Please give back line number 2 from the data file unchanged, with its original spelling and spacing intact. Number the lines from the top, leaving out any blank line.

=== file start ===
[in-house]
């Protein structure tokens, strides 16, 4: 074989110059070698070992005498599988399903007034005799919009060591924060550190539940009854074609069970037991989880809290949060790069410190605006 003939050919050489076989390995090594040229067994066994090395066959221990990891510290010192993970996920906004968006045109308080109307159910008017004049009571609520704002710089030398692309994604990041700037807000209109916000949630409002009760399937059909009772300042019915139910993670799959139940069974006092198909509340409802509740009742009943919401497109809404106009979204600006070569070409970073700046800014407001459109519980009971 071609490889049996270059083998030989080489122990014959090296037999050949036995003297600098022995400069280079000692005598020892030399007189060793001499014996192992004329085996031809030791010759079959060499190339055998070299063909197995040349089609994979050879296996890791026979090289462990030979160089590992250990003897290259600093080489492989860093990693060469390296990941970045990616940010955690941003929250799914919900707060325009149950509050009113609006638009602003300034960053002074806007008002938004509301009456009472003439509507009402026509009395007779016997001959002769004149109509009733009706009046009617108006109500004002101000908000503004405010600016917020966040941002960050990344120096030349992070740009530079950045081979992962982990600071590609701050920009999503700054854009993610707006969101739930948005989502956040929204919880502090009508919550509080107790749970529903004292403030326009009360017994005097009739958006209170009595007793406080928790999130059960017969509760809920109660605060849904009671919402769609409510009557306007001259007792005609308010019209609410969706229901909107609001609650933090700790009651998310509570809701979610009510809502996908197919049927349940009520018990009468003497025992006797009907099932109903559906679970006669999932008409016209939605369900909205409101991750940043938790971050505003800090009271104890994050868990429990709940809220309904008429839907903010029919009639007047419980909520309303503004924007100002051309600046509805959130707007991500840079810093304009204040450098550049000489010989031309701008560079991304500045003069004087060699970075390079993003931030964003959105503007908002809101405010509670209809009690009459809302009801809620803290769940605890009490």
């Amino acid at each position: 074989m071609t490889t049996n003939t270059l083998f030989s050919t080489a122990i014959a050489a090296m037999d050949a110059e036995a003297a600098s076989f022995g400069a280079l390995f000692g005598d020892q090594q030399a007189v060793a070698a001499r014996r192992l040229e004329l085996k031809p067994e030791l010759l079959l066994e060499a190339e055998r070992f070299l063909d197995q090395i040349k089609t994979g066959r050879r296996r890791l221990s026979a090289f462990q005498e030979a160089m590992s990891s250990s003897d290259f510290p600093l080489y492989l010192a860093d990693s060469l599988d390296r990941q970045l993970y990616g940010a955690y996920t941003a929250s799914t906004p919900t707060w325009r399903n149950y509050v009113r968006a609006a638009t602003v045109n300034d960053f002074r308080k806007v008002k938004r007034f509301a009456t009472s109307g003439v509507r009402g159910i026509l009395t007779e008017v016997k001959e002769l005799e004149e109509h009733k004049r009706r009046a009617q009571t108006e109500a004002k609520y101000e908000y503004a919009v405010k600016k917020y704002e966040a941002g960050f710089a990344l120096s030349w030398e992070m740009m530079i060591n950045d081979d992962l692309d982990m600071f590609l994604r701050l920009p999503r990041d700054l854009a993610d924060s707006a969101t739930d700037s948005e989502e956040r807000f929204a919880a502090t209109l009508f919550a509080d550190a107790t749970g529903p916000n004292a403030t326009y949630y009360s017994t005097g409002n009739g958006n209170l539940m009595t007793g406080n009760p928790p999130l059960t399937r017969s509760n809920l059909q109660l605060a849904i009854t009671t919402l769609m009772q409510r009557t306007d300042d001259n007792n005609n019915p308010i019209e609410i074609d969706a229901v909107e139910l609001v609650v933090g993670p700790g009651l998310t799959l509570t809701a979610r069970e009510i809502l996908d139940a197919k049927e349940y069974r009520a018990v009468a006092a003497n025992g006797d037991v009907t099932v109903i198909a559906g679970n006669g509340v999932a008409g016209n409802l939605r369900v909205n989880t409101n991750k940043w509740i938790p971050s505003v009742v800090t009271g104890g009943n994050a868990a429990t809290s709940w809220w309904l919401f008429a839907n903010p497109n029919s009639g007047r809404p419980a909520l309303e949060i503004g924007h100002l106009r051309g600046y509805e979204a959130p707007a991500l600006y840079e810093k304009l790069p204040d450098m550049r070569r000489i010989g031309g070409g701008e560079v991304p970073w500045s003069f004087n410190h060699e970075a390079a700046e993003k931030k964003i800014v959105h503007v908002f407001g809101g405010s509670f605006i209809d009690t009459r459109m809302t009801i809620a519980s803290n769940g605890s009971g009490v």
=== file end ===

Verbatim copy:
């Protein structure tokens, strides 16, 4: 074989110059070698070992005498599988399903007034005799919009060591924060550190539940009854074609069970037991989880809290949060790069410190605006 003939050919050489076989390995090594040229067994066994090395066959221990990891510290010192993970996920906004968006045109308080109307159910008017004049009571609520704002710089030398692309994604990041700037807000209109916000949630409002009760399937059909009772300042019915139910993670799959139940069974006092198909509340409802509740009742009943919401497109809404106009979204600006070569070409970073700046800014407001459109519980009971 071609490889049996270059083998030989080489122990014959090296037999050949036995003297600098022995400069280079000692005598020892030399007189060793001499014996192992004329085996031809030791010759079959060499190339055998070299063909197995040349089609994979050879296996890791026979090289462990030979160089590992250990003897290259600093080489492989860093990693060469390296990941970045990616940010955690941003929250799914919900707060325009149950509050009113609006638009602003300034960053002074806007008002938004509301009456009472003439509507009402026509009395007779016997001959002769004149109509009733009706009046009617108006109500004002101000908000503004405010600016917020966040941002960050990344120096030349992070740009530079950045081979992962982990600071590609701050920009999503700054854009993610707006969101739930948005989502956040929204919880502090009508919550509080107790749970529903004292403030326009009360017994005097009739958006209170009595007793406080928790999130059960017969509760809920109660605060849904009671919402769609409510009557306007001259007792005609308010019209609410969706229901909107609001609650933090700790009651998310509570809701979610009510809502996908197919049927349940009520018990009468003497025992006797009907099932109903559906679970006669999932008409016209939605369900909205409101991750940043938790971050505003800090009271104890994050868990429990709940809220309904008429839907903010029919009639007047419980909520309303503004924007100002051309600046509805959130707007991500840079810093304009204040450098550049000489010989031309701008560079991304500045003069004087060699970075390079993003931030964003959105503007908002809101405010509670209809009690009459809302009801809620803290769940605890009490």